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T1 - A strategy of escalating doses of benzodiazepines and phenobarbital administration reduces the need for mechanical ventilation in delirium tremens

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AU - Rimal, Binaya

AU - Nolan, Anna

AU - Nelson, Lewis S.

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N2 - OBJECTIVE: Patients with severe alcohol withdrawal and delirium tremens are frequently resistant to standard doses of benzodiazepines. Case reports suggest that these patients have a high incidence of requiring intensive care and many require mechanical ventilation. However, few data exist on treatment strategies and outcomes for these subjects in the medical intensive care unit (ICU). Our goal was a) to describe the outcomes of patients admitted to the medical ICU solely for treatment of severe alcohol withdrawal and b) to determine whether a strategy of escalating doses of benzodiazepines in combination with phenobarbital would improve outcomes. DESIGN: Retrospective cohort study. SETTING: Inner-city municipal hospital. PATIENTS: Subjects admitted to the medical ICU solely for the treatment of severe alcohol withdrawal. INTERVENTIONS: Institution of guidelines emphasizing escalating doses of diazepam in combination with phenobarbital. MEASUREMENTS AND MAIN RESULTS: Preguideline (n = 54) all subjects were treated with intermittent boluses of diazepam with an average total and maximal individual dose of 248 mg and 32 mg, respectively; 17% were treated with phenobarbital. Forty-seven percent required intubation due to inability to achieve adequate sedation and need for constant infusion of sedative-hypnotics. Intubated subjects had longer length of stay (5.6 vs. 3.4 days; p = .09) and higher incidence of nosocomial pneumonia (42 vs. 21% p = .08). Postguideline (n = 41) there were increases in maximum individual dose of diazepam (32 vs. 86 mg; p = .001), total amount of diazepam (248 vs. 562 mg; p = .001), and phenobarbital use (17 vs. 58%; p = .01). This was associated with a reduction in the need for mechanical ventilation (47 vs. 22%; p = .008), with trends toward reductions in ICU length of stay and nosocomial pneumonia. CONCLUSIONS: Patients admitted to a medical ICU solely for treatment of severe alcohol withdrawal have a high incidence of requiring mechanical ventilation. Guidelines emphasizing escalating bolus doses of diazepam, and barbiturates if necessary, significantly reduced the need for mechanical ventilation and showed trends toward reductions in ICU length of stay and nosocomial infections.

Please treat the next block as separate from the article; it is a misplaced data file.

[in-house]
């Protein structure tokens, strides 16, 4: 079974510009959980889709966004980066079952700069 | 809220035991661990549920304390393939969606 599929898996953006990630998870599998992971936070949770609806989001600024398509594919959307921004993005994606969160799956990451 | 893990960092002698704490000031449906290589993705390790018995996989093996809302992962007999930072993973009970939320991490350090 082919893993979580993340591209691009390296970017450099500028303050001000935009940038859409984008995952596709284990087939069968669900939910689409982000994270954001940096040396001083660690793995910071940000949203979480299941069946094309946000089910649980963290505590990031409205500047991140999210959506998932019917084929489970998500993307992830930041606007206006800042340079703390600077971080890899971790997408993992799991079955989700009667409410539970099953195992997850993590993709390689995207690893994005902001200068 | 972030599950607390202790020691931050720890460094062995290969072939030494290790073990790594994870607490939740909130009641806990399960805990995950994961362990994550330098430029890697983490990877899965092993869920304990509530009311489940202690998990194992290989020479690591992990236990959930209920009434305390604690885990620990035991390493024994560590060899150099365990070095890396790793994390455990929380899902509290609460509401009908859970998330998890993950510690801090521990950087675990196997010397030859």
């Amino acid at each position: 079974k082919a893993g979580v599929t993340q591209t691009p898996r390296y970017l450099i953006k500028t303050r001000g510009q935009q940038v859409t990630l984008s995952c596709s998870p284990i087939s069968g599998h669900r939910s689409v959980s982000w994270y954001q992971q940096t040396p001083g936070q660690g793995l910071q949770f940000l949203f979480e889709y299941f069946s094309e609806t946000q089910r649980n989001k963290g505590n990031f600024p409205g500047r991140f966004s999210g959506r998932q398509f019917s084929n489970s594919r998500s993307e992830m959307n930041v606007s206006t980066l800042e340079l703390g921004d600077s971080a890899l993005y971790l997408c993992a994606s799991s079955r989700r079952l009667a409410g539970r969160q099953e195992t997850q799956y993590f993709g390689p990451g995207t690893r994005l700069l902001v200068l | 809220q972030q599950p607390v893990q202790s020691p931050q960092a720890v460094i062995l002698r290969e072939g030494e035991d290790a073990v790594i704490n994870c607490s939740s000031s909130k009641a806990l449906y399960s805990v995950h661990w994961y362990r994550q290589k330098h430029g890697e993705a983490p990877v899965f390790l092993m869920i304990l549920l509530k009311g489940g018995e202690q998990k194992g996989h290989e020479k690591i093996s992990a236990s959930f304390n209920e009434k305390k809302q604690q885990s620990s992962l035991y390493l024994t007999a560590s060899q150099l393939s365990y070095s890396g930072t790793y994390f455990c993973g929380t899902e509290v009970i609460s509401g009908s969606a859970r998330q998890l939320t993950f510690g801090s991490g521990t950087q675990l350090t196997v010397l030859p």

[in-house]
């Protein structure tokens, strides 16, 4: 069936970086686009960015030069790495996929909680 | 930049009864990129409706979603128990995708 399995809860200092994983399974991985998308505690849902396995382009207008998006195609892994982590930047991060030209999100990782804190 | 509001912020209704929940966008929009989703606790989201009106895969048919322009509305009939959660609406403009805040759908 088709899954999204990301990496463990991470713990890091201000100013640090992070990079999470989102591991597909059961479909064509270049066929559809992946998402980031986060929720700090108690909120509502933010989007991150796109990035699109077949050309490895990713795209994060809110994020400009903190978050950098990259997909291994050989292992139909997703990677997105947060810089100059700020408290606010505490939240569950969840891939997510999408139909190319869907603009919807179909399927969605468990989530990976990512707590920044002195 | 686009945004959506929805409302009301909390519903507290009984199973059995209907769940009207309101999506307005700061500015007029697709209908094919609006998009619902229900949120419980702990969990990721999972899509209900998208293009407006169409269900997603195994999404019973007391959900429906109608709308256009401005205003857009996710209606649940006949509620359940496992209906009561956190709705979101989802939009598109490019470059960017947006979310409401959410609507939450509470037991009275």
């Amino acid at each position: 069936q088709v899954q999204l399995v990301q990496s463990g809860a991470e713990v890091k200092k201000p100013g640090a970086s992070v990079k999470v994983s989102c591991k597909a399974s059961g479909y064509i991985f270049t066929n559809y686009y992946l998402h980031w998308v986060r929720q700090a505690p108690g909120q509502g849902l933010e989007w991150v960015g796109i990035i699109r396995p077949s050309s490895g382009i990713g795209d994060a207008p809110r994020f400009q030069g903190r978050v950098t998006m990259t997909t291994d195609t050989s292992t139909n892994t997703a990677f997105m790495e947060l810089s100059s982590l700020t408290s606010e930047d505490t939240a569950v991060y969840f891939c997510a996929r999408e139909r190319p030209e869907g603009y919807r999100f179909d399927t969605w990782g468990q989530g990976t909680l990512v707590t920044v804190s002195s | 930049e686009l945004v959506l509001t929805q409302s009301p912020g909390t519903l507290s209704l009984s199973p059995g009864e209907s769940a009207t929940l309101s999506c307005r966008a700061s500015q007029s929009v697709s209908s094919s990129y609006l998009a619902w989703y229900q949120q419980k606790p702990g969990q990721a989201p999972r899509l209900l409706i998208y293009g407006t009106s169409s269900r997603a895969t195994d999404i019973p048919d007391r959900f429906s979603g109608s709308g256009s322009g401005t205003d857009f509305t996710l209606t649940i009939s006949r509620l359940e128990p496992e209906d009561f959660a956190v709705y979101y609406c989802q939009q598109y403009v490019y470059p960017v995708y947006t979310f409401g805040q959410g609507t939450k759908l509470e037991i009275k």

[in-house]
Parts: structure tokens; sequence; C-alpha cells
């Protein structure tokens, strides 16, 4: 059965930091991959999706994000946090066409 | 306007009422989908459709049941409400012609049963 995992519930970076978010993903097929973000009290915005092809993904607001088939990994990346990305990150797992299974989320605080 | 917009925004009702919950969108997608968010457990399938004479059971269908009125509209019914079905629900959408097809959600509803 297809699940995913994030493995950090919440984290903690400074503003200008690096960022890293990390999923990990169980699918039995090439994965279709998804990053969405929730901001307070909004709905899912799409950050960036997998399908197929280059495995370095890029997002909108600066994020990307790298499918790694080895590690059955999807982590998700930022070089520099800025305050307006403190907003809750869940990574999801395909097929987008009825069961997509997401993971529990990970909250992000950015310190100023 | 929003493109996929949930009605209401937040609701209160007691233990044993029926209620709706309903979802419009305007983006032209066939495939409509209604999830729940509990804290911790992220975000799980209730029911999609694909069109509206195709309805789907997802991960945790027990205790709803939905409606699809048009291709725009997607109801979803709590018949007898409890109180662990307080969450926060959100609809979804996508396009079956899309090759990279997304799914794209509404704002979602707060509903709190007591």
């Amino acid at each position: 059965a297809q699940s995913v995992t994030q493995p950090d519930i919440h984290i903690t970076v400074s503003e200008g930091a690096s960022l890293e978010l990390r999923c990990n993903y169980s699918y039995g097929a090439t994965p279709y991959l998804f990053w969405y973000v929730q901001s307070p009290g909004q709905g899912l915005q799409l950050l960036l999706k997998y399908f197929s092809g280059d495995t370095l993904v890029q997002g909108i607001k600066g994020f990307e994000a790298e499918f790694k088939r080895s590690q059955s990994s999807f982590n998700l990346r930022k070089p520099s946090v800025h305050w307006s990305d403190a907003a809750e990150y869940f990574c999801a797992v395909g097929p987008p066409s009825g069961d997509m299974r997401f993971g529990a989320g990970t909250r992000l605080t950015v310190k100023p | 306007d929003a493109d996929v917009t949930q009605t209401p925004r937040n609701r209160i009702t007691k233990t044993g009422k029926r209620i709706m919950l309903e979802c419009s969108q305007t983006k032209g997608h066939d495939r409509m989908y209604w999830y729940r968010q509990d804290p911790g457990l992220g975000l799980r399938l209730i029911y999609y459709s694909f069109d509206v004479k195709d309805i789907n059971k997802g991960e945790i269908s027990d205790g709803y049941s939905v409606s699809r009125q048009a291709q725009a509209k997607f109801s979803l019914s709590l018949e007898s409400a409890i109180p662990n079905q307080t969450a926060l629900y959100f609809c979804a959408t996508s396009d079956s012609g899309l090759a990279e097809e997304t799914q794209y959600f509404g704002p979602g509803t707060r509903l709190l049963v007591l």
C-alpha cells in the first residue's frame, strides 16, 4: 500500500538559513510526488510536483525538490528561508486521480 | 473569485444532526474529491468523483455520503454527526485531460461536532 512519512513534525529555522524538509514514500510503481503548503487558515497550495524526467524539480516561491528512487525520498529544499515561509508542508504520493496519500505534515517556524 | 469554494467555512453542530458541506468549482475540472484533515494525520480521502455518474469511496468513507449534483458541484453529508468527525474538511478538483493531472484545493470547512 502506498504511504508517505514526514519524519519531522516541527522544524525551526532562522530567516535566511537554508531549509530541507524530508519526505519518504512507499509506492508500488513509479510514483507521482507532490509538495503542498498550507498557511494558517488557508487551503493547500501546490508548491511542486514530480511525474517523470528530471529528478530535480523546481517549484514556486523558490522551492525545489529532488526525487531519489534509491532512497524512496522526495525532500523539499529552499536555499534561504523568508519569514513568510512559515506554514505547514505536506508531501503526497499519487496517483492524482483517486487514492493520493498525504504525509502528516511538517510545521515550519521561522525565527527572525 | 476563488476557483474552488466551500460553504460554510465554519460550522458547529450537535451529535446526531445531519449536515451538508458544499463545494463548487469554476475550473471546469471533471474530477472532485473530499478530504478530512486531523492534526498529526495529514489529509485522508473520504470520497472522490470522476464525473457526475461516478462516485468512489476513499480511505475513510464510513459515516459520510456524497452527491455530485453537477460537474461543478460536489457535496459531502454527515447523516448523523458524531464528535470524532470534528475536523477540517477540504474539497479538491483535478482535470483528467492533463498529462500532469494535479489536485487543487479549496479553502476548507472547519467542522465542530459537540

AB - OBJECTIVE: Patients with severe alcohol withdrawal and delirium tremens are frequently resistant to standard doses of benzodiazepines. Case reports suggest that these patients have a high incidence of requiring intensive care and many require mechanical ventilation. However, few data exist on treatment strategies and outcomes for these subjects in the medical intensive care unit (ICU). Our goal was a) to describe the outcomes of patients admitted to the medical ICU solely for treatment of severe alcohol withdrawal and b) to determine whether a strategy of escalating doses of benzodiazepines in combination with phenobarbital would improve outcomes. DESIGN: Retrospective cohort study. SETTING: Inner-city municipal hospital. PATIENTS: Subjects admitted to the medical ICU solely for the treatment of severe alcohol withdrawal. INTERVENTIONS: Institution of guidelines emphasizing escalating doses of diazepam in combination with phenobarbital. MEASUREMENTS AND MAIN RESULTS: Preguideline (n = 54) all subjects were treated with intermittent boluses of diazepam with an average total and maximal individual dose of 248 mg and 32 mg, respectively; 17% were treated with phenobarbital. Forty-seven percent required intubation due to inability to achieve adequate sedation and need for constant infusion of sedative-hypnotics. Intubated subjects had longer length of stay (5.6 vs. 3.4 days; p = .09) and higher incidence of nosocomial pneumonia (42 vs. 21% p = .08). Postguideline (n = 41) there were increases in maximum individual dose of diazepam (32 vs. 86 mg; p = .001), total amount of diazepam (248 vs. 562 mg; p = .001), and phenobarbital use (17 vs. 58%; p = .01). This was associated with a reduction in the need for mechanical ventilation (47 vs. 22%; p = .008), with trends toward reductions in ICU length of stay and nosocomial pneumonia. CONCLUSIONS: Patients admitted to a medical ICU solely for treatment of severe alcohol withdrawal have a high incidence of requiring mechanical ventilation. Guidelines emphasizing escalating bolus doses of diazepam, and barbiturates if necessary, significantly reduced the need for mechanical ventilation and showed trends toward reductions in ICU length of stay and nosocomial infections.